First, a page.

Is Kratom Safe? Myths, Side Effects and InteractionsLindsay
Proponents of kratom, an herbal remedy derived from a species of evergreen tree, claim the plant offers relief from a wide variety of health complaints. People in Southeast Asia have used this botanical as a traditional medicine for centuries. In the present day, you’re likely to find it in capsule form. Some people chew, smoke or eat the leaves of the kratom tree, or brew them into a tea. In recent years, kratom has gained popularity as an alternative to qualified medical treatment.
While kratom has the properties of a mild, coffee-like stimulant at low doses, it can cause an opiate-like euphoria in high doses. This unregulated herbal supplement has not received approval from the FDA. The DEA has listed it as a “drug of concern,” with a high potential for abuse. So, is kratom safe? There’s currently no medical evidence to demonstrate this.
What We Know About Kratom
Researchers aren’t entirely sure how kratom affects the human body. However, we do know that the alkaloid compounds in kratom bind to the opioid receptors in the brain, thus providing pain relief, alertness and increased energy. Some people self-medicate with kratom to manage chronic pain or improve their mood, while others have turned to the herb in hopes of weaning themselves off opioids or alcohol. It’s essential to note, however, that authoritative research asserting any merits or safety of this supplement remains insufficient.
Though there are still many unknowns concerning the use of kratom, FDA research has shown that the botanical carries many of the same hazards as opioid drugs, including the potential for addiction, accidental overdose and uncomfortable withdrawal symptoms like nausea, sweating, itching, muscle spasms and insomnia.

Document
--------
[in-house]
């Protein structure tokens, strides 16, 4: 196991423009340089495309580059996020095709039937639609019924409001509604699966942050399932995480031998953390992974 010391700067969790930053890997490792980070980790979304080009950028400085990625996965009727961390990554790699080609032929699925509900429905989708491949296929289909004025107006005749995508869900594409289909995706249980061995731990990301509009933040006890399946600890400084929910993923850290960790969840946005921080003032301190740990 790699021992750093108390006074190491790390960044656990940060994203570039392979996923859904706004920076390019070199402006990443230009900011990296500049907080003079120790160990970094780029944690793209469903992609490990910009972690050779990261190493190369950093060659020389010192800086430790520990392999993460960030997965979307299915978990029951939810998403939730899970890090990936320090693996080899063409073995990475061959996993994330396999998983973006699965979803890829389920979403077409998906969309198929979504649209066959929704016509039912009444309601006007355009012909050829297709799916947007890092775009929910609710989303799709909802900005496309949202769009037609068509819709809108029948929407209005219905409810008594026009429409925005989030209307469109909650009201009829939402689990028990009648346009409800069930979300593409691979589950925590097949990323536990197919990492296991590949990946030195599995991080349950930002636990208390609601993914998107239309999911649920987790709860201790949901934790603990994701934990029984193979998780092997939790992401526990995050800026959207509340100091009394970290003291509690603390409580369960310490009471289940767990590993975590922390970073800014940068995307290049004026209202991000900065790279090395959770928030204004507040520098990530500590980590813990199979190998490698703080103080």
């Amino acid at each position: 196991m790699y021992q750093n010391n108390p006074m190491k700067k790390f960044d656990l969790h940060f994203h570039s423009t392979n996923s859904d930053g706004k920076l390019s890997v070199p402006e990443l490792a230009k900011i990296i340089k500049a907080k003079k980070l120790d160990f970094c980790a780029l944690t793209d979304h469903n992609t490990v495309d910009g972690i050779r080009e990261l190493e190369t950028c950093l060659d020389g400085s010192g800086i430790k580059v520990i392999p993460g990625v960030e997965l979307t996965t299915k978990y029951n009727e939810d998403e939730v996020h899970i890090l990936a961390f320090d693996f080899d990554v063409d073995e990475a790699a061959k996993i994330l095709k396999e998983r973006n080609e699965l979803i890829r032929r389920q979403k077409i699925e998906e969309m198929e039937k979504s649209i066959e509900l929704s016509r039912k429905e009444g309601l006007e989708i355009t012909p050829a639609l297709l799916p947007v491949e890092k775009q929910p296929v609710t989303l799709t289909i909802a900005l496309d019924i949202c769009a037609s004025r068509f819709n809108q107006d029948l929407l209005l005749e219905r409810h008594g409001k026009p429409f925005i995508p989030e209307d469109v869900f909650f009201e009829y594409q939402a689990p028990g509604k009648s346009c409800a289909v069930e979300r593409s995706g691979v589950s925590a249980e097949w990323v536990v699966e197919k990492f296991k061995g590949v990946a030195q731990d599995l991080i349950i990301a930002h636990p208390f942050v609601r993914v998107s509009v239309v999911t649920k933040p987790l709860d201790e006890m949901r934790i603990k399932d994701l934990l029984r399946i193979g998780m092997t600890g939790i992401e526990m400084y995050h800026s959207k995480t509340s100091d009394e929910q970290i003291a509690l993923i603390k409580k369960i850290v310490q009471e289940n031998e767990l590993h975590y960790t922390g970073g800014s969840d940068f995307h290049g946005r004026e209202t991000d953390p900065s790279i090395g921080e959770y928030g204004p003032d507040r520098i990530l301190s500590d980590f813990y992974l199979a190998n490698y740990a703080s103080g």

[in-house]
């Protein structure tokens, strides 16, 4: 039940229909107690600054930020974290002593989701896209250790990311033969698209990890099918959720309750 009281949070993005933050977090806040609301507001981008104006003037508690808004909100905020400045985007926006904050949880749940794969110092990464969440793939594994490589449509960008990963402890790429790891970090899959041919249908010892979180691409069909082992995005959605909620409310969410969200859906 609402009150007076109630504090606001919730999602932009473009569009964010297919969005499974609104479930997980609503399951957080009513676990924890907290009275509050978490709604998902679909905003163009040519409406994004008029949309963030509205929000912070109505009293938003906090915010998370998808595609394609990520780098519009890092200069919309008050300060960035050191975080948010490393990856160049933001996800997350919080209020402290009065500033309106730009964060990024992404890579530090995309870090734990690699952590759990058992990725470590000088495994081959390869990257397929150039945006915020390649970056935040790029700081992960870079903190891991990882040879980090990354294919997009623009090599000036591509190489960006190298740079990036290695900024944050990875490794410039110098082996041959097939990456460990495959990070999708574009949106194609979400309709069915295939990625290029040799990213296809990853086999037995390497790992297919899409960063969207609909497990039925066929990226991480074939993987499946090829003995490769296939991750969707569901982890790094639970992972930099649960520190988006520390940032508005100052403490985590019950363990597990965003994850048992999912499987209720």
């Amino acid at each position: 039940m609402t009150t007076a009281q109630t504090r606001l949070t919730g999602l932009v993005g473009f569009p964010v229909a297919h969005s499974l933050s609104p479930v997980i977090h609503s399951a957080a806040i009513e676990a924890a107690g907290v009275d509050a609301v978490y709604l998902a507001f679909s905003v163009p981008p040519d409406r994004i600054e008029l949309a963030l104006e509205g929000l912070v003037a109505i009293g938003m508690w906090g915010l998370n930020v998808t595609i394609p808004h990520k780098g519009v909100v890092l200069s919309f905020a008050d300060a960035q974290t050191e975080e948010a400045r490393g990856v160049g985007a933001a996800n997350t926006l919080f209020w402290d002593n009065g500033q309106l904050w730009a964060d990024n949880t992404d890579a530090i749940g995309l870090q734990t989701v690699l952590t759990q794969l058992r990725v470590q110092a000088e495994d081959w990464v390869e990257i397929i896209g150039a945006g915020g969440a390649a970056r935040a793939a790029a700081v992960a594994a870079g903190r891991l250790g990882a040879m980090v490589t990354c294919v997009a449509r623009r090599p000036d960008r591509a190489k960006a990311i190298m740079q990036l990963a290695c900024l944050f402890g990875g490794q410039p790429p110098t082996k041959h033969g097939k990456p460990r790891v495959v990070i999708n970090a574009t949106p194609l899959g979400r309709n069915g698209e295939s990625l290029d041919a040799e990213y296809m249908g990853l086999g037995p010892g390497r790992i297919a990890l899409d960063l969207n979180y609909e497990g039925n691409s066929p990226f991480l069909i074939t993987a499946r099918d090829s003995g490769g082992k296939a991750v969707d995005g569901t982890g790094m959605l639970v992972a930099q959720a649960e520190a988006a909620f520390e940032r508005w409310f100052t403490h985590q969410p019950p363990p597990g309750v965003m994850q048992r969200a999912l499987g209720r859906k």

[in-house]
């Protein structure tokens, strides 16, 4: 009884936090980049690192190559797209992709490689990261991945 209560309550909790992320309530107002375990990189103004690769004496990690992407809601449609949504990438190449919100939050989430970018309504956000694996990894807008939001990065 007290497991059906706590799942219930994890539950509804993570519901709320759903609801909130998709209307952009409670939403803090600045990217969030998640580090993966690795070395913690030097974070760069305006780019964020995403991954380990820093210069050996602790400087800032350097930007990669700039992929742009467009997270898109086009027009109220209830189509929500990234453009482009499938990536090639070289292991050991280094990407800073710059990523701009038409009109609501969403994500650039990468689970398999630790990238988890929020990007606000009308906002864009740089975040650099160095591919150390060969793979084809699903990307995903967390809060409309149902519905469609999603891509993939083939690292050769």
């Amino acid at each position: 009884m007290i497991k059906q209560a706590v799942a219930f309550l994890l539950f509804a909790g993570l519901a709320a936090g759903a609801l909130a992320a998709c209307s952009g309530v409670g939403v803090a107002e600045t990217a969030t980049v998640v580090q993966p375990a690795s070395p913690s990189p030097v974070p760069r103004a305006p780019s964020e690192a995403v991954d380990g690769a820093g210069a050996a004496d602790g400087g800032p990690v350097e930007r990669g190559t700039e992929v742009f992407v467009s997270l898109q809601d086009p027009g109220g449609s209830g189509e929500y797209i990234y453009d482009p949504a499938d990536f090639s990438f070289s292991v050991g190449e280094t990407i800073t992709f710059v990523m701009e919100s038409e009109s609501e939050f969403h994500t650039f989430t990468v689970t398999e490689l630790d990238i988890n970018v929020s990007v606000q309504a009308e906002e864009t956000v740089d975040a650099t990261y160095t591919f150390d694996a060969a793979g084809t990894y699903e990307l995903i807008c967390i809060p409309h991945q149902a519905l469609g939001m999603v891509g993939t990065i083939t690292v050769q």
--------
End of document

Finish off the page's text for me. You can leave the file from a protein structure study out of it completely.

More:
Is Kratom Dangerous?
People who combine kratom with other potent substances – such as opioids, alcohol or benzodiazepines – have a greater possibility of developing health problems. Though kratom has been readily available, and often advertised as a “legal high,” commercial forms of the supplement sometimes come laced with other compounds like fentanyl that have caused deaths.
The DEA announced plans to outlaw kratom in 2016, citing an “imminent hazard to public safety.” However, large-scale protests from kratom advocates – including a petition with more than 120,000 signatures – halted the ban, declaring that classifying the herb as a Schedule I drug would stifle further research on the compounds it contains.
Red Flags of Kratom Abuse
Not everyone experiences the same effects of addiction, but there are several telltale signs to watch for.
- Tolerance, dependence and withdrawal
- Secretiveness and dishonesty about drug use
- Financial problems
- Changes in friends or interests
- Trouble decreasing or stopping use of the drug
- Spending excessive time using and recovering from drug use
- Shifts in mood, sleeping patterns, weight and activity levels
Where to Begin Your Healing Journey
People living with chronic pain or addiction are already undoubtedly already aware of the effects these conditions can have on various aspects of your life. If you’re thinking about trying kratom as a painkiller, to improve your mood or to taper off other drugs, speak with a physician about how you can manage these conditions without potentially dangerous and unproven herbal remedies. For example, meditation is one all-natural way to manage the ups and downs of daily life.
People who have self-medicated with kratom and other addictive drugs can get help from an accredited treatment center like Beach House. At our secluded five-acre campus, we provide quality addiction care within a culture of compassion. We’ve recently earned a spot on Newsweek’s “Best Addiction Treatment Centers 2020” ranking, and Johns Hopkins Medicine has named us a Provider of Choice. To learn more about our flexible, evidence-based detox and treatment options, or verify your insurance coverage, please contact us today.